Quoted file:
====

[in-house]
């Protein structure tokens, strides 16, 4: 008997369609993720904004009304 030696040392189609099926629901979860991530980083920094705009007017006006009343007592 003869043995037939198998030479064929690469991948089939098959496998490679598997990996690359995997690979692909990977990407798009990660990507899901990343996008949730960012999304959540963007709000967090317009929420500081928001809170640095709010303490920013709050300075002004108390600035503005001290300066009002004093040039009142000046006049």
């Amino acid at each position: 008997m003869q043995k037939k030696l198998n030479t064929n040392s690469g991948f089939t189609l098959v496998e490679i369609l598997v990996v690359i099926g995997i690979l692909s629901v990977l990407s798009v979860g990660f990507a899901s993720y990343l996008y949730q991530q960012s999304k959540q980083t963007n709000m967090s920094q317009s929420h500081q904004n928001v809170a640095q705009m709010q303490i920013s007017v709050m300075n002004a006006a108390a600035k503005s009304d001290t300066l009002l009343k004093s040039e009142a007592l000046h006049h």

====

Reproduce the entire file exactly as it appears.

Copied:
[in-house]
């Protein structure tokens, strides 16, 4: 008997369609993720904004009304 030696040392189609099926629901979860991530980083920094705009007017006006009343007592 003869043995037939198998030479064929690469991948089939098959496998490679598997990996690359995997690979692909990977990407798009990660990507899901990343996008949730960012999304959540963007709000967090317009929420500081928001809170640095709010303490920013709050300075002004108390600035503005001290300066009002004093040039009142000046006049």
């Amino acid at each position: 008997m003869q043995k037939k030696l198998n030479t064929n040392s690469g991948f089939t189609l098959v496998e490679i369609l598997v990996v690359i099926g995997i690979l692909s629901v990977l990407s798009v979860g990660f990507a899901s993720y990343l996008y949730q991530q960012s999304k959540q980083t963007n709000m967090s920094q317009s929420h500081q904004n928001v809170a640095q705009m709010q303490i920013s007017v709050m300075n002004a006006a108390a600035k503005s009304d001290t300066l009002l009343k004093s040039e009142a007592l000046h006049h």